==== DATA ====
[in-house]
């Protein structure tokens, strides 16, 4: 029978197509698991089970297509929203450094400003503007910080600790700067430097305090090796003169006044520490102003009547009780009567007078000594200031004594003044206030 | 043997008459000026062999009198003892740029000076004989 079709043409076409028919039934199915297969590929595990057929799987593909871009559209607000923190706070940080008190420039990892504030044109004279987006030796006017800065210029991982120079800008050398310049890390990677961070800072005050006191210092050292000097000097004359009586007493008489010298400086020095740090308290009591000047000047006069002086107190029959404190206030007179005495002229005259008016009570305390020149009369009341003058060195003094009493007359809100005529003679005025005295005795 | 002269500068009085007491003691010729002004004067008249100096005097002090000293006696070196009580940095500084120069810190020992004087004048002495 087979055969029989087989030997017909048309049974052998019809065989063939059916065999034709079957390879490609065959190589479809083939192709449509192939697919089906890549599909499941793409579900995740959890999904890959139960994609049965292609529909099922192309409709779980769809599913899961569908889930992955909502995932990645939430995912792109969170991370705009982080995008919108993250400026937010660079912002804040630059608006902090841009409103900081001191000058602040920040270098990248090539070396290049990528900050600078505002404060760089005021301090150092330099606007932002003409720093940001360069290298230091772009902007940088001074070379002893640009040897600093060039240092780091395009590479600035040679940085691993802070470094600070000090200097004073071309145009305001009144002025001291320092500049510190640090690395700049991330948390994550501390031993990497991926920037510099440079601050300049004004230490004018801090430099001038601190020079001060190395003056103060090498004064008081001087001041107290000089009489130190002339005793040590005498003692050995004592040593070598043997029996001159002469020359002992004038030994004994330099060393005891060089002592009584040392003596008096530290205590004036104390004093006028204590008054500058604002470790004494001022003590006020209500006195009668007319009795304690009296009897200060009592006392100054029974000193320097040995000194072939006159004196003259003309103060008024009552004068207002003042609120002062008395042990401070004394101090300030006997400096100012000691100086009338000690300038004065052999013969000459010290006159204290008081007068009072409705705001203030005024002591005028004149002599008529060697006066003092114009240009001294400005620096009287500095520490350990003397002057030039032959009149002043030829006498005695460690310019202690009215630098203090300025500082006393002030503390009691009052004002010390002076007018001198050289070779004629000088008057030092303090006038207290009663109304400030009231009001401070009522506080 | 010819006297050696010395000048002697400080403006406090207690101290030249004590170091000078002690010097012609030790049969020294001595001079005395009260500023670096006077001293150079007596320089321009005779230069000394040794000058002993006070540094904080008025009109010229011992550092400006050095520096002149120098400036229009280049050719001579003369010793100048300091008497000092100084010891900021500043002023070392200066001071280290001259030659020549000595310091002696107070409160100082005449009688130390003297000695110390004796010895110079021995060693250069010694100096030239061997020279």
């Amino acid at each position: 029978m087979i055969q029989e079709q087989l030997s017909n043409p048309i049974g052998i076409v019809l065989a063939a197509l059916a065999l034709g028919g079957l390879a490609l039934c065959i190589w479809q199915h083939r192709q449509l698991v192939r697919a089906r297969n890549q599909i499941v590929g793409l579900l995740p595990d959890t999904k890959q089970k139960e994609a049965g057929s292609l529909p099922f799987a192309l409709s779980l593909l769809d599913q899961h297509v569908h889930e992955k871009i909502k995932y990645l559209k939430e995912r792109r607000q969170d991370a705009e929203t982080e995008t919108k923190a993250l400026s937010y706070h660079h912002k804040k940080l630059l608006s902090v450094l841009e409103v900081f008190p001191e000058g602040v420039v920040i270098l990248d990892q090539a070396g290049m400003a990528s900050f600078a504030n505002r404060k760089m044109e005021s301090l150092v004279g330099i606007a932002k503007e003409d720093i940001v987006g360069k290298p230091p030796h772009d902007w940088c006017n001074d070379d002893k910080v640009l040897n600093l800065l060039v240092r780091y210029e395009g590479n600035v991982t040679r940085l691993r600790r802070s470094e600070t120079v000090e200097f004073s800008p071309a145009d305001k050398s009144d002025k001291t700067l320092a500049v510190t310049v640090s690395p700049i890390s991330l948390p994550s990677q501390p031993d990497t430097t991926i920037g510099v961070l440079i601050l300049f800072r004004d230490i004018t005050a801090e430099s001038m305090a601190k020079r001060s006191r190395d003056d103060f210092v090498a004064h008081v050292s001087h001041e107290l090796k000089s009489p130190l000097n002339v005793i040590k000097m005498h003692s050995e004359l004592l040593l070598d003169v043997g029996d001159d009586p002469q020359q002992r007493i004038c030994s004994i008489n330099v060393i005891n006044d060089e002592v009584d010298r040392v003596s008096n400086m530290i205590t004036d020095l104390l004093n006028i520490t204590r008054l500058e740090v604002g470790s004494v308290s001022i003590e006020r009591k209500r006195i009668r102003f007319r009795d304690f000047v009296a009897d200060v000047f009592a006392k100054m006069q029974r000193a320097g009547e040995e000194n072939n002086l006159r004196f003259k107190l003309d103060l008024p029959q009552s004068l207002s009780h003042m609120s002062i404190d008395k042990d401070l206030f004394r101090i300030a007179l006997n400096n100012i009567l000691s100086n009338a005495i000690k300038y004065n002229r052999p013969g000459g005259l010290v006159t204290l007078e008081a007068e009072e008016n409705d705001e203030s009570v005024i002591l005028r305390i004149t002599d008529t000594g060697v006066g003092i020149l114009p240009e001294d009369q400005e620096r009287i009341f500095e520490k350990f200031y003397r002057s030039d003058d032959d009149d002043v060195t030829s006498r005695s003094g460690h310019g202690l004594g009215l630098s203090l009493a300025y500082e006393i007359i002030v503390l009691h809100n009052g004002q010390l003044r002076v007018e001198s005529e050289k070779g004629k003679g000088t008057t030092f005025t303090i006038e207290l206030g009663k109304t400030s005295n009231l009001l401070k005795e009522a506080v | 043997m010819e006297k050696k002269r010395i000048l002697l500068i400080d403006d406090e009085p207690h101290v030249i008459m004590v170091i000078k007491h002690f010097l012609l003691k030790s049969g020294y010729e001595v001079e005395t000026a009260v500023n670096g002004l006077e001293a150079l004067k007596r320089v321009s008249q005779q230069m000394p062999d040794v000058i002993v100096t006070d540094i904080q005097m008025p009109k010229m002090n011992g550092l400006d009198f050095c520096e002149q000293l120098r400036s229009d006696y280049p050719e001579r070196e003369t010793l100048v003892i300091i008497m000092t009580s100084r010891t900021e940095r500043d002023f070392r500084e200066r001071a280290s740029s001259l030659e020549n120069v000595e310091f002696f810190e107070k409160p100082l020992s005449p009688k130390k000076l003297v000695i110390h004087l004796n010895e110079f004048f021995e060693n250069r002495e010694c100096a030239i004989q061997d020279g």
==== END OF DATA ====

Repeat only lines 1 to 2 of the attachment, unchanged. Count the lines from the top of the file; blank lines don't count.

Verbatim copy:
[in-house]
């Protein structure tokens, strides 16, 4: 029978197509698991089970297509929203450094400003503007910080600790700067430097305090090796003169006044520490102003009547009780009567007078000594200031004594003044206030 | 043997008459000026062999009198003892740029000076004989 079709043409076409028919039934199915297969590929595990057929799987593909871009559209607000923190706070940080008190420039990892504030044109004279987006030796006017800065210029991982120079800008050398310049890390990677961070800072005050006191210092050292000097000097004359009586007493008489010298400086020095740090308290009591000047000047006069002086107190029959404190206030007179005495002229005259008016009570305390020149009369009341003058060195003094009493007359809100005529003679005025005295005795 | 002269500068009085007491003691010729002004004067008249100096005097002090000293006696070196009580940095500084120069810190020992004087004048002495 087979055969029989087989030997017909048309049974052998019809065989063939059916065999034709079957390879490609065959190589479809083939192709449509192939697919089906890549599909499941793409579900995740959890999904890959139960994609049965292609529909099922192309409709779980769809599913899961569908889930992955909502995932990645939430995912792109969170991370705009982080995008919108993250400026937010660079912002804040630059608006902090841009409103900081001191000058602040920040270098990248090539070396290049990528900050600078505002404060760089005021301090150092330099606007932002003409720093940001360069290298230091772009902007940088001074070379002893640009040897600093060039240092780091395009590479600035040679940085691993802070470094600070000090200097004073071309145009305001009144002025001291320092500049510190640090690395700049991330948390994550501390031993990497991926920037510099440079601050300049004004230490004018801090430099001038601190020079001060190395003056103060090498004064008081001087001041107290000089009489130190002339005793040590005498003692050995004592040593070598043997029996001159002469020359002992004038030994004994330099060393005891060089002592009584040392003596008096530290205590004036104390004093006028204590008054500058604002470790004494001022003590006020209500006195009668007319009795304690009296009897200060009592006392100054029974000193320097040995000194072939006159004196003259003309103060008024009552004068207002003042609120002062008395042990401070004394101090300030006997400096100012000691100086009338000690300038004065052999013969000459010290006159204290008081007068009072409705705001203030005024002591005028004149002599008529060697006066003092114009240009001294400005620096009287500095520490350990003397002057030039032959009149002043030829006498005695460690310019202690009215630098203090300025500082006393002030503390009691009052004002010390002076007018001198050289070779004629000088008057030092303090006038207290009663109304400030009231009001401070009522506080 | 010819006297050696010395000048002697400080403006406090207690101290030249004590170091000078002690010097012609030790049969020294001595001079005395009260500023670096006077001293150079007596320089321009005779230069000394040794000058002993006070540094904080008025009109010229011992550092400006050095520096002149120098400036229009280049050719001579003369010793100048300091008497000092100084010891900021500043002023070392200066001071280290001259030659020549000595310091002696107070409160100082005449009688130390003297000695110390004796010895110079021995060693250069010694100096030239061997020279």